The enormous Pumpkin, was chopped into big beautiful chunks, and doused in a Marinade of Olive Oil, Chilli, Demarara Sugar (for lack of Maple Syrup), and a touch of Balsamic and Soy Sauce, and French coarse Sea Salt.  After about an hour of marinating it was roasted at high heat in the oven, and served hot.  The idea for the recipe (minus Soy and Balsamic) came from a fortnight spent in November back ‘midst the gales on Clare Island, a recipe for Pumpkin Crisps made with Uchiki Kuri.  I shall tell about the fortnight anon.

...chopped in big, beautiful chunks, sat in marinade

The Bread, all five loaves, were cooked as per the previous recipe.


Great sloshing bowls of Pickled Apples, Pickled Crabapples, Bar-Le-Duc Redcurrant Jelly and Rosemary Jelly were lain between bowls full of Butter.

Apples baked in Gin-soaked Bullace

Following on from that Baked Apples, stuffed with Figs (Norfolk Figs – oven dried) and Sultanas soaked in Quince Brandy.  Cooked in a bed of Gin-soaked Bullace, these the remnants from the Bullace Gin.  With those, to feed the multitude, Potted Brandy Figs, and a selection of post-Christmas chocolates of all varieties, Satsumas, and bowls of Hazelnuts and Walnuts (again from local gardens).

Potted Brandy Figs

Oh ‘twas a feast indeed…


...breakfasting on leftovers

Tuesday, 3 January 2012

Winter Feasting (ii) - Venison and Game Terrines

In a moment of over-zealous Christmas jollity, a last-minute festive feast was planned, friends were invited, crockery searched out, rugs shook, candles borrowed, firewood cut, a Christmas Tree erected.  Long debates necessarily ensued over the menu, how to seat and feed such numbers, more to the point, on what… So it was that we settled on a variety of cold Terrines, and on Boxing Day, while others slept off their Christmas indulgence, banqueted languorously on cold cuts, on Tongue and the previous day’s Plum Pudding, or set themselves up for a serious bout of telly-watching, we mopped our brows and set to concocting Terrines.

Now, it has to be said that a Terrine, like a Chutney, improves with age.  If covered with Goose fat, or clarified butter, it can happily last a week, longer even.  Time however, had pressed us to last minute structuring, and I have to say these seemed none the worse off for having sat a mere twenty-four hours.  Both of us claiming to be experts, and each distrusting the other’s method, cookery books – Elizabeth David, Constance Spry, Hugh Fearnley-Whittingstall – were heavily consulted.  Eventually we took ideas from all, a hefty pinch of common sense, of foody inspiration and adoration… and the recipe that follows is what we came up with.

Before I begin however, two things:  Firstly, a Terrine is simply a Pâté, made in a terrine dish.  Once you have the method you can adulterate it as you wish, adding and removing ingredients according to preference or what is available.  That said, I have known a Terrine to fall apart, so I do suggest having at least equal quantities of farce to chopped meat.  Secondly, in a burst of immodesty, I have to say these were the best Terrines I have ever eaten, not only did they look sublime, but the flavourings, the texture, the moistness, all combined to make them taste utterly heavenly, and quite worthy of French charcuterie…  Whether this is repeatable simply by following a recipe, I don’t know – but do have a go, and do let me know.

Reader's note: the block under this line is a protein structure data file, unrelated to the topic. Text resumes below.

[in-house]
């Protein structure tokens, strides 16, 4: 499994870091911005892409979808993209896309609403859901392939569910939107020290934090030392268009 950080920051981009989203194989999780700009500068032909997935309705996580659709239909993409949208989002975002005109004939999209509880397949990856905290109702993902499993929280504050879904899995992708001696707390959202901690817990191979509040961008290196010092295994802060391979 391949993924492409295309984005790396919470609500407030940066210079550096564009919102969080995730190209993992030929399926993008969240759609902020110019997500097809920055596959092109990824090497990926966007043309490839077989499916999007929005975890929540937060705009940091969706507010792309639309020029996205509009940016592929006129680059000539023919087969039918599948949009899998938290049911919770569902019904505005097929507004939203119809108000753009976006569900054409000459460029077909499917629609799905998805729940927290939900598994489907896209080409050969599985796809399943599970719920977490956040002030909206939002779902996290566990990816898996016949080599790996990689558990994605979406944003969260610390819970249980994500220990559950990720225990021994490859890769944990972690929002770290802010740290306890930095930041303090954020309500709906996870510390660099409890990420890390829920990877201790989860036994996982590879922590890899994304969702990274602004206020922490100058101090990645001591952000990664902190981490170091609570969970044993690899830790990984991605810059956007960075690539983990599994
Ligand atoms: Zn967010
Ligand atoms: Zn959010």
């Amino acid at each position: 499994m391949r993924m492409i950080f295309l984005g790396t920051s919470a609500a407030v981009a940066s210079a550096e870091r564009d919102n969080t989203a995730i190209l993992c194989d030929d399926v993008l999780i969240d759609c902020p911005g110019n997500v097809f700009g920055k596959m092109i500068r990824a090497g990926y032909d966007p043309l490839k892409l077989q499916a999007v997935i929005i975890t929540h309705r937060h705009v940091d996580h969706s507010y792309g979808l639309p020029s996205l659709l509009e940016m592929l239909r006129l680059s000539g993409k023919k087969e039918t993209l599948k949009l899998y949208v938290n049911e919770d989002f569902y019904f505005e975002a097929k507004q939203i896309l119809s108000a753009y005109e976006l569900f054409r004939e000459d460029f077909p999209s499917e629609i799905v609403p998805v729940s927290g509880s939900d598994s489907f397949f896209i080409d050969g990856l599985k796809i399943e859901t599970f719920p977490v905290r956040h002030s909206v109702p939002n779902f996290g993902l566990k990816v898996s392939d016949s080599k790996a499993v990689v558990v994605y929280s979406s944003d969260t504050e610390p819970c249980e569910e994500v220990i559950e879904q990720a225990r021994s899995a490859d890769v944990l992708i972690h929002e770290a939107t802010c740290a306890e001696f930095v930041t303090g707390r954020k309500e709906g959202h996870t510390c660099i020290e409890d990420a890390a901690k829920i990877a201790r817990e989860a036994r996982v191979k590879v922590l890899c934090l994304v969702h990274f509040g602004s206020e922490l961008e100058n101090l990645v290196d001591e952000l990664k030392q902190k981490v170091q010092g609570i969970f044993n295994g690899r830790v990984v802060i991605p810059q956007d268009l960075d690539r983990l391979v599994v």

The following should fill three two pint Terrine dishes.

For the Farce:
2lb Sausage Meat
½ lb Pheasant Livers
8 Chestnuts
6 Dried Figs
6 Dried Apricots
15 Juniper Berries
2 Blades Mace
1 Egg
1 tea-cup White Wine
Black Pepper

Chop the Pheasant Livers; Roast the Chestnuts; 
Soak the chopped Figs and Apricots

The Farce is literally the stuffing, it holds the Terrine together.  To make it, first chop the Pheasant (or Chicken) Livers very small, keeping any blood; Roast the Chestnuts and peel them, breaking them into small bits; Soak the chopped Figs and Apricots in hot water; Crush the herbs and spices (to taste).  Then mix all ingredients, including the blood from the Pheasant Livers.  Season with Black Pepper.  If you find you want to further moisten the mixture, you can use the water the fruit soaked in.  If you want to dry it or bulk it out, use stale Breadcrumbs or Oatmeal.

Crush the herbs and spices

For one Venison Terrine, one Pheasant Terrine, one Venison and Pheasant Terrine:
1 ½  lb Pheasant meat
1 ½   lb Venison
21b streaky Bacon
Bay Leaves

Thus using about 1lb of meat in each Terrine.  The meat should be in pieces, but chopped thinly so it can be lain in layers through the Terrine.  Stretch the Bacon on a chopping board using the back of a knife.  Any Bacon Fat or bits that break off can be added to the Farce.  Line Terrine dishes, or Loaf Tins with the Bacon, leaving enough so it can fold over the top and wrap around the whole Terrine.  You can place Bay Leaves or other Herbs in the base, these will produce a pattern when the Terrine is turned out.

Line Terrine dishes with Bacon

Now layer Farce, followed by meat in thin layers, to fill the Terrine.  Aim to commence and finish with Farce, so that the Terrine holds together.  In the Venison Terrine I added a layer of Bar-Le-Duc Redcurrant Jelly, made this Summer, after the Meat, this added a tart sweetness to the Terrine.  

Finally the Bacon is wrapped around, tucked in and the Terrines are covered and cooked for 1 ½ to 2 hours in a Bain-Marie at 160-180C until firm, shrunken from the sides, the juices running clear when a knife is stuck in.

Any juices will eventually form a jelly when the Terrine cools.  If you are fortunate this might even enrobe the sides and top of the Terrine when turned out and provide a delicious glaze – ours slipped off.  The Terrines are then left, pressed under a weight to finalise the togetherness of the Terrine and to create a flat base for when they are turned out.   Leave for up to three days, or, if longer cover with a fat, or freeze. Turn them out prior to serving using a butter knife to slip around the edges.

When sliced, all the layers of meat and farce, as well as the fruits and nuts become apparent: follow: the entire feast.